T.H.E. Journal recently surveyed principals from across the country to identify the attributes they think a principal who wants to be an effective technology leader should demonstrate. The consensus settled on the seven attributes most frequently mentioned. They constitute our list of "Seven Habits." At the same time, T.H.E. Journal solicited insight into why each of these habits is important from Robert Farrace, senior director of communications and development with the National Association of Secondary School Principals. Jennifer Demeski writes for T.H.E. Journal, June 7, 2012.
We then spoke with three highly effective technology leaders among the ranks of principals to see how these habits have led to the successful implementation of educational technology in their schools. Patrick Larkin, of Burlington High School in Burlington, MA, and Eric Sheninger, of New Milford High School in New Milford, NJ, were recently recognized as NASSP Digital Principals. Lyn Hilt is both the principal and technology integrator at Brecknock Elementary School in Denver, PA. She and Larkin will speak on the topic of 21st century leadership at ISTE 2012.
Here are the highlights:
1. Create an Atmosphere That Inspires Innovation
Eric Sheninger, of New Milford High School in New Milford, NJ, says of his school, "If we're not trying new things, we're not learning. And if we're trying new things, then we're going to fail sometimes. It's creating an environment where my teachers are afforded a certain level of autonomy, but in turn, I need to be more flexible."
2. Foster Collaboration
Farrace: "What we have today are schools that are far more collaborative. We can attribute that in large part to principals who are leading that collaboration in their school.
"One of the things we have to teach our students is how to be collaborative, not just with each other, but on a large scale using digital tools," remarks Patrick Larkin. "If the adults in the building aren't collaborating with each other and having these open conversations using tools like Twitter, then it's not going to translate down to our students."
3. Be Open to New Ideas
Farrace: "It's the principal's job to get everybody in the school involved and invested in a new vision for the school and to demonstrate to them that their input is valued. The two of those feed off of one another. More collaboration contributes to a more solid culture that allows the kind of innovation and vision that all of us are really aspiring to. Great ideas are going to bubble up and sometimes the smartest thing a principal can do is provide support for a teacher with a good idea and then get out of their way and let them do it."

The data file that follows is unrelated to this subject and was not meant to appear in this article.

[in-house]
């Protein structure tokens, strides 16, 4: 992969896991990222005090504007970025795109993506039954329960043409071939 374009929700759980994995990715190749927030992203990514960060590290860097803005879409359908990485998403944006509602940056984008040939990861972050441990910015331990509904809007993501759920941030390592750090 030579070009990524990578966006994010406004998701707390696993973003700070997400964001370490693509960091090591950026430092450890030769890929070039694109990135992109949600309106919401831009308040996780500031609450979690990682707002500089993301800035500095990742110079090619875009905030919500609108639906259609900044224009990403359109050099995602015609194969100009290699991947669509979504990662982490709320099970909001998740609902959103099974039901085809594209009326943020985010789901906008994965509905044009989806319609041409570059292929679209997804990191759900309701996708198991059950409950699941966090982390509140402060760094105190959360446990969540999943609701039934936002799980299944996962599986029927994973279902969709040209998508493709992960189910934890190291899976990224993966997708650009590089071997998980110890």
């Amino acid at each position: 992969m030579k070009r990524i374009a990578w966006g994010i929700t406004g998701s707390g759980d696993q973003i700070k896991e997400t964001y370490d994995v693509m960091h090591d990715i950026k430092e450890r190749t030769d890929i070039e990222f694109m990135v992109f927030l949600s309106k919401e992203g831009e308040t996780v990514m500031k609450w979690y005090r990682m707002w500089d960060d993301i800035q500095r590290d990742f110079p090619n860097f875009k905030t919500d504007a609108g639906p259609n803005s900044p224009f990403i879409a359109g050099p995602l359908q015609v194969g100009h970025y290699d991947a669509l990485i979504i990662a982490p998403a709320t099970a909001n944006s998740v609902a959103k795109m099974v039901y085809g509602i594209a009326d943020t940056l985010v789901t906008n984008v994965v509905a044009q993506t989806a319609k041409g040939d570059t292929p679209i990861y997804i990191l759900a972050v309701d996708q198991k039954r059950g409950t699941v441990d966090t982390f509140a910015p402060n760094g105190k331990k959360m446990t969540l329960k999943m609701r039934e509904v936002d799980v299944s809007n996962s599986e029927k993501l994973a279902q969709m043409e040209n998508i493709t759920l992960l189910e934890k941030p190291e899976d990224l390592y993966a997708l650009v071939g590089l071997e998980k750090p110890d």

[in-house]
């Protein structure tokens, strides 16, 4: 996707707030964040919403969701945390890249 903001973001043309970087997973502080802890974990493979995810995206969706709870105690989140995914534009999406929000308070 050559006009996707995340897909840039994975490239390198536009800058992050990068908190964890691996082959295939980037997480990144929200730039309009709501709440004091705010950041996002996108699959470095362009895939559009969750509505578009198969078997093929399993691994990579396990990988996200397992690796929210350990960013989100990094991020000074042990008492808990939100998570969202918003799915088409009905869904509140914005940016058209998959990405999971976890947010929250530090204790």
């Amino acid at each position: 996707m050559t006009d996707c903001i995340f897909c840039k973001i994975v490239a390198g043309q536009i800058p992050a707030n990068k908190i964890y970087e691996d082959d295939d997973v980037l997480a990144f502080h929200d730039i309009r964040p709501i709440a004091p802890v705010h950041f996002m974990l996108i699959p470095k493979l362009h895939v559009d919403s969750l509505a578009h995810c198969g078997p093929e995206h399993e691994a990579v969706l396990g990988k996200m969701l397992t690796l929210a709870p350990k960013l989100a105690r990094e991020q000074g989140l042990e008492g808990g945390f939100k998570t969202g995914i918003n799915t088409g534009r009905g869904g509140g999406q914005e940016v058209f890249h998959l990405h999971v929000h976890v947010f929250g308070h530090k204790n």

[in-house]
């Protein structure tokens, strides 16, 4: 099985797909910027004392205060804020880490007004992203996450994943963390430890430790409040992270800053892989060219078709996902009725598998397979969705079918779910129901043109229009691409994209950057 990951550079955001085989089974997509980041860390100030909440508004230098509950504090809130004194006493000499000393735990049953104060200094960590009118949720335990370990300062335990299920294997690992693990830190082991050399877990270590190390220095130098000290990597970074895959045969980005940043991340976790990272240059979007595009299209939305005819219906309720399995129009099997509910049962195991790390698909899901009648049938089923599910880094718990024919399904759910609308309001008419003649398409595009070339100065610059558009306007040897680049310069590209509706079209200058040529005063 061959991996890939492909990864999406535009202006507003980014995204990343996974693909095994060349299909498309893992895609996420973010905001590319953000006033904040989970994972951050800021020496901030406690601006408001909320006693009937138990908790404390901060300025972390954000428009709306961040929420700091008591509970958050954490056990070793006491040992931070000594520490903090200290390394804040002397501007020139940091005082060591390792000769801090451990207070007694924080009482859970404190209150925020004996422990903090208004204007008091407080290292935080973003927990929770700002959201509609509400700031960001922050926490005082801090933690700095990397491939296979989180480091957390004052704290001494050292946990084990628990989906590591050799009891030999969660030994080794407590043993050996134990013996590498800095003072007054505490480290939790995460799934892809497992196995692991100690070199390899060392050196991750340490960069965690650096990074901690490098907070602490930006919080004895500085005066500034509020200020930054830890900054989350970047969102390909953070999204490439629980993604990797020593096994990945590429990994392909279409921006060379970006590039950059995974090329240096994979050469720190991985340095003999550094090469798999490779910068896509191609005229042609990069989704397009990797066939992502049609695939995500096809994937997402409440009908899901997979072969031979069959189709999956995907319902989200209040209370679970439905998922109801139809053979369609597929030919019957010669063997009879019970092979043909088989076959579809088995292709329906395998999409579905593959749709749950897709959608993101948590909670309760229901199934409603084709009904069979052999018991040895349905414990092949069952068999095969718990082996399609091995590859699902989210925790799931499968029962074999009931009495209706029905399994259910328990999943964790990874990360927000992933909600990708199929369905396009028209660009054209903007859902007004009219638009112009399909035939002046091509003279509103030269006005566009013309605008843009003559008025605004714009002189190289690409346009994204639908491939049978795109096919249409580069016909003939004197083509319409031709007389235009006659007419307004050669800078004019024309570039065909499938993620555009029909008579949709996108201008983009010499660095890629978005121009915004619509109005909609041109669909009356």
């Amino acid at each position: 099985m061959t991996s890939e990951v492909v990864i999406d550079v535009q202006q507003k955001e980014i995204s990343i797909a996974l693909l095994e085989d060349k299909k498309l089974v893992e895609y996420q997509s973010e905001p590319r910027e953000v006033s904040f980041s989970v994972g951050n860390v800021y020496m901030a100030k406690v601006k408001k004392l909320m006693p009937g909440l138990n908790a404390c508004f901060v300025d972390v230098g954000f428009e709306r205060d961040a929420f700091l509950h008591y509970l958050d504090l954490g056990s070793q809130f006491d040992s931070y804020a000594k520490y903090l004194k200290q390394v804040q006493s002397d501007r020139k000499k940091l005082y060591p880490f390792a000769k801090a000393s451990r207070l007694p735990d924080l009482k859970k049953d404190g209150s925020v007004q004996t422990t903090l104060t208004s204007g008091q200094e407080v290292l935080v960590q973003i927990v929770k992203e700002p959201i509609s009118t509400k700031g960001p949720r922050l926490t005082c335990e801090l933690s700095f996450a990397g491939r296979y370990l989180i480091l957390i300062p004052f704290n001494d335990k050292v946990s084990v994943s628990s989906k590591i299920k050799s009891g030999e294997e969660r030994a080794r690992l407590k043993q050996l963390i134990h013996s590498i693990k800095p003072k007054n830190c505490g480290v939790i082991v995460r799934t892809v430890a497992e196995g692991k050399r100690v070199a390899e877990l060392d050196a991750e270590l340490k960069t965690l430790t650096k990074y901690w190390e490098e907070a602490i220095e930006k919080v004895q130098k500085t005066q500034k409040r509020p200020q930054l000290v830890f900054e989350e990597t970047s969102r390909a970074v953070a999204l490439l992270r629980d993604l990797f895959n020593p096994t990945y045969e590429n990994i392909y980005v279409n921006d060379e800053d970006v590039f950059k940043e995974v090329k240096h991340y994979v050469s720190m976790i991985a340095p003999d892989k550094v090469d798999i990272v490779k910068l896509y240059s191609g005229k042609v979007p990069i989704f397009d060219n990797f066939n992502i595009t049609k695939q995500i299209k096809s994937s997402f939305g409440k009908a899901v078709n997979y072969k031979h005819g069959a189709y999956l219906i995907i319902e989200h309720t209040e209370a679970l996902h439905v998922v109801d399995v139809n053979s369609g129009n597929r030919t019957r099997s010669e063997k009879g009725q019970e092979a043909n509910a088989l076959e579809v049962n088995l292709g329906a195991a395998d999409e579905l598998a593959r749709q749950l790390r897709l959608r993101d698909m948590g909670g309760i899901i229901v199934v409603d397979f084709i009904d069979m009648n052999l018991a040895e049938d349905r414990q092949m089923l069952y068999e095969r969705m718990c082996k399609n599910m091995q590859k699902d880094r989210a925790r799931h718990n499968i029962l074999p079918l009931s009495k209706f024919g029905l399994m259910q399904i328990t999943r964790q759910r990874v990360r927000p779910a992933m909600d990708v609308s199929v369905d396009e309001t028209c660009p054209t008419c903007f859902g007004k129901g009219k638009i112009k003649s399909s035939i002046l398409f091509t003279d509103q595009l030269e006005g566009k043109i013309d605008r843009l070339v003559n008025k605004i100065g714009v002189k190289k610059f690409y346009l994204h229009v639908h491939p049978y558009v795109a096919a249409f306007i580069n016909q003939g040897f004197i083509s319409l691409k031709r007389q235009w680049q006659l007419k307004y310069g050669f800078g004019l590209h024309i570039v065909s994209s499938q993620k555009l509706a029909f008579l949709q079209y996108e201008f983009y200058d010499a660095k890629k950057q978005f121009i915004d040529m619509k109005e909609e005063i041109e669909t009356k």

4. Be a Connected Learner Yourself
"If I can pinpoint the catalyst for all of the change and transformation that's taken place in my school, none of it happened until I became a connected learner," remarks Sheninger. "I had no idea what the term web 2.0 was. I had no idea that social media could be harnessed for learning. I was ignorant because I was not educated. Once I started learning from other educators who were doing other things with technology, I quickly learned how much I didn't know."
"As a leader I should not have to sell my staff on ways to improve and get better," he adds. "I want them to truly see the value in these shifts. I'm now sitting back with a smile on my face, watching my teachers take the lead and move us forward. But it wasn't until I actually started meeting with teachers, taking a hands-on approach, and showing them simply that if I can do this, and if I can give them some simple ideas on how to incorporate technology, then you can go from that starting point and really think of more practical ways to integrate these tools into your lessons."
5. Locate and Provide Adequate Resources
Farrace: "Unfortunately, finding the funding for these initiatives is really, really hard. Principals have to become experts at doing more with less...I don't have a formula except to say that principals have gotten very creative about where they find the money."
Funding Burlington High's iPad initiative required that Larkin "think different." For him, that meant combing through past budgets to find areas that no longer needed to be funded once the iPads were in students' hands. "We decided that we were buying no new sets of textbooks," explains Larkin. "Instead of paying for a new history textbook for 250 10th-graders at $100 apiece, we're providing teachers a lot of support and training to find online resources to supplement their curriculum."
6. Take Risks
Farrace: "Risks are really just opportunities. When you frame a risk as an opportunity, then, yeah, of course you want to be taking advantage of it.
7. Have a Visionary Focus
Farrace: "Allow the work to be focused by your vision, because there are a million different things that are crossing the principal's desk every day. What is the stuff that matters? The stuff that matters is the stuff that's really going to contribute to your students' learning."
Read the entire article here.